The apostle Paul not only confronted sin but named specific sins when he preached. Why can’t we?
People often complain about angry preachers. I don’t like them either, and I agree that if a person mixes a sermon with hateful language (or if he believes God has called him to picket other churches), he’s in the wrong profession. Yet today we’ve jumped to the opposite extreme. Now we are afraid to confront sin.
We can’t preach about materialism because we might offend rich people in the audience—as well as the poor people who buy Lotto tickets every week. We can’t preach about fornication because there are people in the church who are living together. We can’t preach about domestic violence because there are deacons who sometimes hit their wives. We can’t preach about homosexuality because our culture says it’s hateful to call that a sin.
And the list goes on. In fact, some preachers are avoiding the word sin altogether because it’s too negative. And we all know that the latest polls show people want a positive message.
This temptation to dilute the gospel has produced a new recipe for a trendy sermon. We start with some great motivational speaking (“Your past does not define your future!”), add a few quarts of cheap grace (“Don’t focus on your sin!”), pour in some prosperity gospel (“Run to this altar and grab your financial breakthrough!”), flavor it with some trendy pop psychology (“It’s all about you!”) and voila!—you end up with a goopy mess of pabulum that not even a baby Christian could survive on.
I’ve often wondered how the apostle Paul would view our “positive” American gospel. Just before he was martyred, Paul gave his spiritual son Timothy clear instructions on how to keep his message on track. He said, “Preach the word; be ready in season and out of season; reprove, rebuke, exhort, with great patience and instruction” (2 Tim. 4:2, NASB).
We’ve rewritten Paul’s words today. Our rule is, “Preach what the people want to hear! Avoid controversy! Stroke, soothe and pacify the people so they will come back next week!” Is it any wonder that this low-protein spiritual diet has produced an anemic church?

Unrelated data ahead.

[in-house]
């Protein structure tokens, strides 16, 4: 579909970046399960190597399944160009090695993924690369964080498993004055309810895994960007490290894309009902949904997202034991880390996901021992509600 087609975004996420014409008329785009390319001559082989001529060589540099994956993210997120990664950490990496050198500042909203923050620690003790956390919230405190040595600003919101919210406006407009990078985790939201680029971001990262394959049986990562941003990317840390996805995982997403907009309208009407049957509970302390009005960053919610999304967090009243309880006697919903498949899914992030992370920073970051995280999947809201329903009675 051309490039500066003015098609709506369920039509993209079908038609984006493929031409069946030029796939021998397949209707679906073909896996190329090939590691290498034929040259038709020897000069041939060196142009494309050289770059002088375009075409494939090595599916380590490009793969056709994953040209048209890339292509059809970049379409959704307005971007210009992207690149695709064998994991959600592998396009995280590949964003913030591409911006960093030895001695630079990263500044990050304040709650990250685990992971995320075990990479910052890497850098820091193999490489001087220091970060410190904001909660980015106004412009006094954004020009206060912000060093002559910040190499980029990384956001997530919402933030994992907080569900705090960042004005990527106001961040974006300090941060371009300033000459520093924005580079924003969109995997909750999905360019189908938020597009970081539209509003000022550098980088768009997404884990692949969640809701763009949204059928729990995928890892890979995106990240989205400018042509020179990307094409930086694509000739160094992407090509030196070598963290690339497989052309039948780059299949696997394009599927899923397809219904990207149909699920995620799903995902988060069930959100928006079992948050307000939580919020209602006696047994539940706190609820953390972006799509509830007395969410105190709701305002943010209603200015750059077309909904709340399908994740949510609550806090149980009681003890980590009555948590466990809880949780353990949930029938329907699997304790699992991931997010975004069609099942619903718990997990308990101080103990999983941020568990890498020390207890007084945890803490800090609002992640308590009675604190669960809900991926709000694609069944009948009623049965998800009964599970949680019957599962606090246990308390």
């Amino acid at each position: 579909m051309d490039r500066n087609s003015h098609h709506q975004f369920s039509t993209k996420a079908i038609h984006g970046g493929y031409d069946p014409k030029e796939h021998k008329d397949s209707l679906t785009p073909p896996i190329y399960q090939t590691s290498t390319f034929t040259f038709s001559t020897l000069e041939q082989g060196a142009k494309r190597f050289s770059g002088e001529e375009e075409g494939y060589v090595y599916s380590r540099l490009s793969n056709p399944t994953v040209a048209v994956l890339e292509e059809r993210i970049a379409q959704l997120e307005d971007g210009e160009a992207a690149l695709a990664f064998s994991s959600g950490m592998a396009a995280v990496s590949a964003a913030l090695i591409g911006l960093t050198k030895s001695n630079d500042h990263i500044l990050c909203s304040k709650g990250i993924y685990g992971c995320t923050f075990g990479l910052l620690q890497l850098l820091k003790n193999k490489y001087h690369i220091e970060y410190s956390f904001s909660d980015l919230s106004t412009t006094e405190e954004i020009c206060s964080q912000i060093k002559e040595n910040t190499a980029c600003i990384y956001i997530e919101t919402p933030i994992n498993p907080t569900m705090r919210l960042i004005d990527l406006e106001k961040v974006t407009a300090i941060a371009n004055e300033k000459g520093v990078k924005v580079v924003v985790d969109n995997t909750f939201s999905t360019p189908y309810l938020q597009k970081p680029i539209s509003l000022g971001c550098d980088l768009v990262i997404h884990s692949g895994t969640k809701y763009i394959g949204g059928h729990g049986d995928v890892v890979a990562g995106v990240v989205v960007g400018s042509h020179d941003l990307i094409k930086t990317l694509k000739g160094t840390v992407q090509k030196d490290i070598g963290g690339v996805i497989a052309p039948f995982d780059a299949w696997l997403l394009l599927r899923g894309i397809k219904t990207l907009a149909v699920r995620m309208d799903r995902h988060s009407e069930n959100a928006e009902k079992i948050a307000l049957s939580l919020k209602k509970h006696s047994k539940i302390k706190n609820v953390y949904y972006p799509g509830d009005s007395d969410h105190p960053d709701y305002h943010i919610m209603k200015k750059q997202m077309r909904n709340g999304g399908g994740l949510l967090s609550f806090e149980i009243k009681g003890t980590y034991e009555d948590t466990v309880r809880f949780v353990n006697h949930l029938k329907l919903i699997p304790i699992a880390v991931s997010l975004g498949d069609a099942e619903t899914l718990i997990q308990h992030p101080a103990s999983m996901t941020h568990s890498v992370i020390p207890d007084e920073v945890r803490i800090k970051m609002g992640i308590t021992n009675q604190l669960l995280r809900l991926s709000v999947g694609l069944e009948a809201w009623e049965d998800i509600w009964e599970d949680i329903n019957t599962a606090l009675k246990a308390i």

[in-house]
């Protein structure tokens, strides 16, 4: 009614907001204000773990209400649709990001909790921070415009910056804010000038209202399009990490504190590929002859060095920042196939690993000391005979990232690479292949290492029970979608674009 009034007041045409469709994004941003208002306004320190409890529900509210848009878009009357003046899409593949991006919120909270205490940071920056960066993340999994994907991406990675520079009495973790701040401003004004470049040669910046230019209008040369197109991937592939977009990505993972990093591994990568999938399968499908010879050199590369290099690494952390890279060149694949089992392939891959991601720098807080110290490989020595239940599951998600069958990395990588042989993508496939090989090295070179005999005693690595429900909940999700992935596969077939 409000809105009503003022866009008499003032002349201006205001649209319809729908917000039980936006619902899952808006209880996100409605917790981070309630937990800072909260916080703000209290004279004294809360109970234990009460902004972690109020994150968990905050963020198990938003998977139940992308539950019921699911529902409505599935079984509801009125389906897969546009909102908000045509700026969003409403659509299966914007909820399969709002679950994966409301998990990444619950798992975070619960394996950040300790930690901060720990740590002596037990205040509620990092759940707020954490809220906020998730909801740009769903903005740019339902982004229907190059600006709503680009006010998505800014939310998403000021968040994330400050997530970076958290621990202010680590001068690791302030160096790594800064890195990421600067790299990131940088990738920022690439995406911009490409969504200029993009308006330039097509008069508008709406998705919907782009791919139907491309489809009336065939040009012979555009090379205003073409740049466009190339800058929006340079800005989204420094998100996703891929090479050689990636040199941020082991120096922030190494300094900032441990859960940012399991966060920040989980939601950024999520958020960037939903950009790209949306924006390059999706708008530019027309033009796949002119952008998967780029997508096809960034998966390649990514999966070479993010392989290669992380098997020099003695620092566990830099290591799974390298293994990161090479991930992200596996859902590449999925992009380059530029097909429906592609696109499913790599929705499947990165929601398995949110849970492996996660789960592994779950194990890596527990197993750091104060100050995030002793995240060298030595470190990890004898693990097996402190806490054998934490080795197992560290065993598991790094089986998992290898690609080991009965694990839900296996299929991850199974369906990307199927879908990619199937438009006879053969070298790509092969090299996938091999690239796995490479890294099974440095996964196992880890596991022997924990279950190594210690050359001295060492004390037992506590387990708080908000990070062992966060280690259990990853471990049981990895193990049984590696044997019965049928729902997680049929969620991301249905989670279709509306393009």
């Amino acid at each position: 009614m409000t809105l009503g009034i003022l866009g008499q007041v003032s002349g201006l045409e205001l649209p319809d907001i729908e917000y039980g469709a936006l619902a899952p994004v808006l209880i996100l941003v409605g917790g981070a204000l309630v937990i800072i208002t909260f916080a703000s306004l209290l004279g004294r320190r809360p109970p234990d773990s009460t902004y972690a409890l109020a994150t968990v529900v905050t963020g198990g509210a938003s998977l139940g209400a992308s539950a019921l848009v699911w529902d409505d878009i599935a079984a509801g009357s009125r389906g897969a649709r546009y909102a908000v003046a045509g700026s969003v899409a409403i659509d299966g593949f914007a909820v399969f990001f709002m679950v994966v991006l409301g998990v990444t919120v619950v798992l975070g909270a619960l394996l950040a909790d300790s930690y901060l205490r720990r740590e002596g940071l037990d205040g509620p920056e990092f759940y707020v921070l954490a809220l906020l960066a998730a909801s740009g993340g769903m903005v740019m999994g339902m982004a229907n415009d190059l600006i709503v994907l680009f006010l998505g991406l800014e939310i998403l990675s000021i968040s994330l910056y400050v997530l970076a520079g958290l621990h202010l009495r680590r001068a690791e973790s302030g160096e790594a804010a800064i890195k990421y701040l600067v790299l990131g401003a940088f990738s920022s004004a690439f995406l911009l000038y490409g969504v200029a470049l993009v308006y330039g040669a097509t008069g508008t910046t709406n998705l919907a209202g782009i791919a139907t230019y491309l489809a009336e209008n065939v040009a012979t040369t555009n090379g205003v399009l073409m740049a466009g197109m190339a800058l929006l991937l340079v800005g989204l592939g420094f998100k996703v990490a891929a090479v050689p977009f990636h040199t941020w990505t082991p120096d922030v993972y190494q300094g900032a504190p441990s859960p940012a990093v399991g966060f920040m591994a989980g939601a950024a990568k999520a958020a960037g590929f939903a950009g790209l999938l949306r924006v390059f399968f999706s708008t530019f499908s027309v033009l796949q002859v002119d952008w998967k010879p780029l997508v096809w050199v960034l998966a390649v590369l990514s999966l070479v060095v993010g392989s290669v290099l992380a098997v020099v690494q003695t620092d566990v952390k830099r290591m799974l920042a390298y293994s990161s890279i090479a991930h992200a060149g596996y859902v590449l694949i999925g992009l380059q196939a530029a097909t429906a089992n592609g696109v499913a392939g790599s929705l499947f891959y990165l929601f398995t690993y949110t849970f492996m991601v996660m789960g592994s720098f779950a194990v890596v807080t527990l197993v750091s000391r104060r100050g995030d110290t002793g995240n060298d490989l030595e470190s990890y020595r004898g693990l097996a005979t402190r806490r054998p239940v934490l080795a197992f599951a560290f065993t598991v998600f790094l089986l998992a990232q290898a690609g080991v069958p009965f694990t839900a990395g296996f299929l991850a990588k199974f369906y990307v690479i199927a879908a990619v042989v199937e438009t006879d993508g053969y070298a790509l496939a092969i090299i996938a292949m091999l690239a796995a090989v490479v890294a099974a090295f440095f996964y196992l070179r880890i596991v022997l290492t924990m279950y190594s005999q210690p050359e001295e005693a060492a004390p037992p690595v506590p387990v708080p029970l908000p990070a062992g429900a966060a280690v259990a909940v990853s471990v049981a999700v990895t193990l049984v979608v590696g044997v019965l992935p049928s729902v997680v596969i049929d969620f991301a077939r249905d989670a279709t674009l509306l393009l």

Paul’s preaching in the first century was unquestionably confrontational. He didn’t hold back from addressing sin, nor was he afraid to call sin what it is. Paul knew that a spineless Christianity would produce spineless Christians. He told Timothy that biblical preaching would require three brave verbs:
Reprove. The Greek word here, elegcho, means “to convict, admonish or expose” or “to show one his fault.” The word can also mean “to scold” or “to reprimand.” Anyone who has ever been on the receiving end of a mother’s discipline knows that reproof can be the purest form of love.
Rebuke. The word epitimao means “to admonish strongly” or “to charge strictly.” The English definition means “to express sharp, stern disapproval.” And the origin of the word means “to beat or strike.” I’m not talking here about a preacher who beats people with the Bible. Screaming at people is not biblical rebuke. But when was the last time you felt the Holy Spirit strike you in your conscience during a sermon?
Exhort. This is the gentlest of the three words. Parakaleo can be used to mean “to comfort” or “to call alongside.” It’s the same root word used to describe the Holy Spirit, who is our Comforter. True biblical preaching not only exposes sin and warns us of its consequences, but it calls us to reach out to God for help to overcome our weakness. When we challenge sin we must provide a means of grace for deliverance and healing.
Paul was also not afraid to name sins. I recently did a survey of all of Paul’s epistles to see how he addressed sexual immorality. I discovered that he confronted sexual sin head-on in 10 of his 13 epistles. He boldly called out adultery, fornication, sensuality and homosexuality in a culture that was saturated in hedonism.
After exhorting the Thessalonians to practice abstinence, he rebuked them sternly by saying that anyone who opposes God’s laws about sex “is not rejecting man but the God who gives His Holy Spirit to you” (1 Thess. 4:8). Those are strong words. They need to be repeated in our pulpits today.
Paul wasn’t trying to win any popularity contests, and his comments about sex would get him blacklisted today if he tried to buy airtime. Yet when he penned those tough words, he was speaking from God’s heart—with love—under the inspiration of the Holy Spirit to all of us.
It’s time for us to grow a backbone. Let’s get rid of weak Christianity, spineless preachers and jellyfish morals. Let’s preach the message of the Bible instead of a neutered version. Let’s not only point out sin but also point people to the only hope they have of overcoming it—our strong Savior, whose death on the cross was the ultimate confrontation of sin.
J. Lee Grady is the former editor of Charisma and the director of the Mordecai Project (themordecaiproject.org). You can follow him on Twitter at @leegrady. He is the author of The Holy Spirit Is Not for Sale and other books.